September 21 2022 — Pulse oximeters are critical tools for patient safety as they quickly detect low blood oxygen levels (hypoxia) in patients undergoing anesthesia or suffering from respiratory illnesses. Recent studies have determined that pulse oximeter accuracy is reduced in patients with darker skin pigmentations.
Pulse oximeters measure blood oxygen levels by transmitting light through a patient’s finger. They assist clinicians in averting potentially serious complications or even death due to hypoxia. Pulse oximeters are mandated for use in anesthesia by professional medical societies and highly recommended (the highest possible level of support) by the World Health Organization (WHO) and are also essential for pneumonia and COVID-19 care.
The utility of pulse oximetry relies on the accuracy of saturation readings; if devices are inaccurate, clinical decision-making and care priority setting becomes challenging. In healthcare settings across the world, in particular when bed availability is inadequate or where oxygen resources are limited, oxygen saturation provides a primary means of enabling critical decisions regarding the use of supplemental oxygen or other respiratory support measures, and in the case of respiratory illness care – including for COVID-19 – home versus hospital treatment or early intensive care referral.
Several studies, published as early as 2005, indicate that oximetry readings are less accurate in patients with darker pigmentation.1,2,3,4 In some cases noting that clinically significant hypoxia may be missed. There has been international medical, political, and media interest in this issue, however, major gaps in our understanding remain. Some manufacturers say they have reported solving this issue but have not shared their knowledge and no independent studies have been conducted to test major pulse oximetry devices in controlled settings and quantify their performance in different skin pigmentations. Current regulatory standards related to accuracy in different skin tones are weak, and there is no organization committed to developing and providing open-source and accessible solutions to increase accessibility of pulse oximetry devices that are accurate in all skin pigmentations.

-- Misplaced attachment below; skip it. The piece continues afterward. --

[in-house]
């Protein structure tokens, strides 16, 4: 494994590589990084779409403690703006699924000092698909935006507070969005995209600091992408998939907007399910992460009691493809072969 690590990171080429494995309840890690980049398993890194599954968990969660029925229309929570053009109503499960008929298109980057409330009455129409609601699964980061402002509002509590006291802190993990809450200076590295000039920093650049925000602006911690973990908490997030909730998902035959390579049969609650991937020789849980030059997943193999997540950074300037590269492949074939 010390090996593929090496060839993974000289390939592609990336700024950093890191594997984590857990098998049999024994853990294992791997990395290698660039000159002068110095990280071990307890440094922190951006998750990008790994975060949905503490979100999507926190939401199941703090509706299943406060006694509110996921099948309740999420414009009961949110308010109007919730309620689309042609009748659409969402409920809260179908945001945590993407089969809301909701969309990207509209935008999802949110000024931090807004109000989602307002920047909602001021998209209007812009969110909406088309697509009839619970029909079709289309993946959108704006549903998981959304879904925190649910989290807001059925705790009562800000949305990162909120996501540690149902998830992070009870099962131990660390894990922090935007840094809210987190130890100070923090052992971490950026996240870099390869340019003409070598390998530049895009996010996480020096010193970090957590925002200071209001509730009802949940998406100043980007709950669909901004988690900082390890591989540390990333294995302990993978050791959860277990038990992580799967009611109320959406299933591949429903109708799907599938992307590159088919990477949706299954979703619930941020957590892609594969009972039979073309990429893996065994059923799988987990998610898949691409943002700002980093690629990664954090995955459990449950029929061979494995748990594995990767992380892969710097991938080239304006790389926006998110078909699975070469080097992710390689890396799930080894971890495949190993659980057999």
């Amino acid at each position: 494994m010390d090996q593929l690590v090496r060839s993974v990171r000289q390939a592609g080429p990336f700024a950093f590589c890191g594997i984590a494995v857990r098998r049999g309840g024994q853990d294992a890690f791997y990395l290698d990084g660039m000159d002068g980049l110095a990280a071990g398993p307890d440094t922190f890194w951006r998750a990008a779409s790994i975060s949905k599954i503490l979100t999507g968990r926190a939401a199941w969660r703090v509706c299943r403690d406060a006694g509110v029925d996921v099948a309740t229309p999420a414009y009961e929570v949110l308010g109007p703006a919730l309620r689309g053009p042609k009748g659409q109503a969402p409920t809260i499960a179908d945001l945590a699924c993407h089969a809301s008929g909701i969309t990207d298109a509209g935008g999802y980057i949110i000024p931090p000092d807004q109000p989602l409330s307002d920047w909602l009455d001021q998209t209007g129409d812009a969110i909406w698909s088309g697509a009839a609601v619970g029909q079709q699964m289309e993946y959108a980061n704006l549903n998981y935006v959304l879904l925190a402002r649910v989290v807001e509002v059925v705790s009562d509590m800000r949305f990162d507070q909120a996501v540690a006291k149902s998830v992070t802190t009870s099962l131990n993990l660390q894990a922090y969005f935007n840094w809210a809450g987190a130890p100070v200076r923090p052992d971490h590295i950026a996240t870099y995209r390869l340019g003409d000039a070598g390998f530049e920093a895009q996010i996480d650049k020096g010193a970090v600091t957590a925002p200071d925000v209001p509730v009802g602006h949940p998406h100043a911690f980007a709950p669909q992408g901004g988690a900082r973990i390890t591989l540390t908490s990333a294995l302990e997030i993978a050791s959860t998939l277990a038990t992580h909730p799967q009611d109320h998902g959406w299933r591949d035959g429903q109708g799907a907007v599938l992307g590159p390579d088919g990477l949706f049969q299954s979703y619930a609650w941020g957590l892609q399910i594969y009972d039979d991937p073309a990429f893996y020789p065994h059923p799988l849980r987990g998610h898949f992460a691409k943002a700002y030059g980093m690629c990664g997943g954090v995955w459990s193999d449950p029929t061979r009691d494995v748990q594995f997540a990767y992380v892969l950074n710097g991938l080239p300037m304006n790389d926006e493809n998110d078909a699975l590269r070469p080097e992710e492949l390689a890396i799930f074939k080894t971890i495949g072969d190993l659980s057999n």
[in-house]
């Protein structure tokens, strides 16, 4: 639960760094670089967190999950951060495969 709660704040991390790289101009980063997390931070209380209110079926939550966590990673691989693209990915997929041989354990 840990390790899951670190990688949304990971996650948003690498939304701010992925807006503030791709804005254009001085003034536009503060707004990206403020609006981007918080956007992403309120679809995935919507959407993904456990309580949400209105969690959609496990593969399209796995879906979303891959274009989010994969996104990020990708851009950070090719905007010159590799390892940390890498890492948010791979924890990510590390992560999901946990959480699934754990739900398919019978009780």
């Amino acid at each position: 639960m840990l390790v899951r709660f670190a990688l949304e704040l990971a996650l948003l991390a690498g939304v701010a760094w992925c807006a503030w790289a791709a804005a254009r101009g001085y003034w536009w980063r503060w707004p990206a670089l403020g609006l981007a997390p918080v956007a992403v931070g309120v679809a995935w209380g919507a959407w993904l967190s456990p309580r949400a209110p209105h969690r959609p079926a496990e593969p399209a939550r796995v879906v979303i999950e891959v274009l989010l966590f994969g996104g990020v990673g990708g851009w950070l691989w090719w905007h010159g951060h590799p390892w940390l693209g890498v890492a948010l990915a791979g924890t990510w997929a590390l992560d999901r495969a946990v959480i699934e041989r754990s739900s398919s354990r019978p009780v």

Lifebox – with over a decade of experience improving pulse oximeters and their availability for safe anesthesia – is launching a study on the performance of pulse oximeters across different skin tones, and to develop open access solutions for accuracy in pulse oximetry for all skin tones. This work will take place in the coming years and we will work transparently to keep everyone updated regarding this work. Our priority is to ensure that oximeters are accurate for all patients for the continuous monitoring required for safe anesthesia provision.
1 Bickler PE, Feiner JR, Severinghaus JW. Effects of skin pigmentation on pulse oximeter accuracy at low saturation. Anesthesiology. 2005 Apr;102(4):715-9. doi: 10.1097/00000542-200504000-00004. PMID: 15791098.
2 M.W. Sjoding, R.P. Dickson, T.J. Iwashyna, S.E. Gay, T.S. Valley Racial bias in pulse oximetry measurement N Engl J Med, 383 (25) (2020), pp. 2477-2478
3 Vesoulis Z, Tims A, Lodhi H, Lalos N, Whitehead H. Racial discrepancy in pulse oximeter accuracy in preterm infants. J Perinatol. 2021 Oct 12:1–7. doi: 10.1038/s41372-021-01230-3. Epub ahead of print. PMID: 34642469; PMCID: PMC8508473.
4 Wong AI, Charpignon M, Kim H, et al. Analysis of Discrepancies Between Pulse Oximetry and Arterial Oxygen Saturation Measurements by Race and Ethnicity and Association With Organ Dysfunction and Mortality. JAMA Netw Open. 2021;4(11):e2131674. doi:10.1001/jamanetworkopen.2021.31674